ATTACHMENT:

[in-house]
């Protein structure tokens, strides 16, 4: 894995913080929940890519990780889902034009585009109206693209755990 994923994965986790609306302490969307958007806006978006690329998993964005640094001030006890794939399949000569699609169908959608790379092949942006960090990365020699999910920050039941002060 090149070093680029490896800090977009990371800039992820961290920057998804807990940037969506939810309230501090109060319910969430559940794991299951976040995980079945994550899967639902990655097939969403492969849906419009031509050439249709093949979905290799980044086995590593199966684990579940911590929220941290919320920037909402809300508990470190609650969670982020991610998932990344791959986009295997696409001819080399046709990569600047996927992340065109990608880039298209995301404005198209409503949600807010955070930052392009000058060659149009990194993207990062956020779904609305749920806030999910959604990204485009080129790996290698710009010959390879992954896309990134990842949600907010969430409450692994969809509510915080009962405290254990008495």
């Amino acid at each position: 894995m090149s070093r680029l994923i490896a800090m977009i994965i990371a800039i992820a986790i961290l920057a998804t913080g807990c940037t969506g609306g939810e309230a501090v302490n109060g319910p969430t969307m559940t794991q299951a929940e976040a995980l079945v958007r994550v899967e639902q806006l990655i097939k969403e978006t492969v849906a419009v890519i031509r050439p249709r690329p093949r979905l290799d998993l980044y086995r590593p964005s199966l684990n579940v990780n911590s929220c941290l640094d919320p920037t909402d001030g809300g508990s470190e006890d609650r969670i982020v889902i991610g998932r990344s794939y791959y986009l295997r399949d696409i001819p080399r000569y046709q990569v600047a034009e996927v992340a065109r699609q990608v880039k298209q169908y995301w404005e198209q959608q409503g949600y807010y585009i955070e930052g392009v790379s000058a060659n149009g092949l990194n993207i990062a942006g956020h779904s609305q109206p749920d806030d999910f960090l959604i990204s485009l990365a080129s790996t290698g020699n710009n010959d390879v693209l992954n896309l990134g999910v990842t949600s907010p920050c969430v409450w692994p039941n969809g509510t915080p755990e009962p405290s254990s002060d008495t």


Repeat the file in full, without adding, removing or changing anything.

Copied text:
[in-house]
């Protein structure tokens, strides 16, 4: 894995913080929940890519990780889902034009585009109206693209755990 994923994965986790609306302490969307958007806006978006690329998993964005640094001030006890794939399949000569699609169908959608790379092949942006960090990365020699999910920050039941002060 090149070093680029490896800090977009990371800039992820961290920057998804807990940037969506939810309230501090109060319910969430559940794991299951976040995980079945994550899967639902990655097939969403492969849906419009031509050439249709093949979905290799980044086995590593199966684990579940911590929220941290919320920037909402809300508990470190609650969670982020991610998932990344791959986009295997696409001819080399046709990569600047996927992340065109990608880039298209995301404005198209409503949600807010955070930052392009000058060659149009990194993207990062956020779904609305749920806030999910959604990204485009080129790996290698710009010959390879992954896309990134990842949600907010969430409450692994969809509510915080009962405290254990008495």
């Amino acid at each position: 894995m090149s070093r680029l994923i490896a800090m977009i994965i990371a800039i992820a986790i961290l920057a998804t913080g807990c940037t969506g609306g939810e309230a501090v302490n109060g319910p969430t969307m559940t794991q299951a929940e976040a995980l079945v958007r994550v899967e639902q806006l990655i097939k969403e978006t492969v849906a419009v890519i031509r050439p249709r690329p093949r979905l290799d998993l980044y086995r590593p964005s199966l684990n579940v990780n911590s929220c941290l640094d919320p920037t909402d001030g809300g508990s470190e006890d609650r969670i982020v889902i991610g998932r990344s794939y791959y986009l295997r399949d696409i001819p080399r000569y046709q990569v600047a034009e996927v992340a065109r699609q990608v880039k298209q169908y995301w404005e198209q959608q409503g949600y807010y585009i955070e930052g392009v790379s000058a060659n149009g092949l990194n993207i990062a942006g956020h779904s609305q109206p749920d806030d999910f960090l959604i990204s485009l990365a080129s790996t290698g020699n710009n010959d390879v693209l992954n896309l990134g999910v990842t949600s907010p920050c969430v409450w692994p039941n969809g509510t915080p755990e009962p405290s254990s002060d008495t």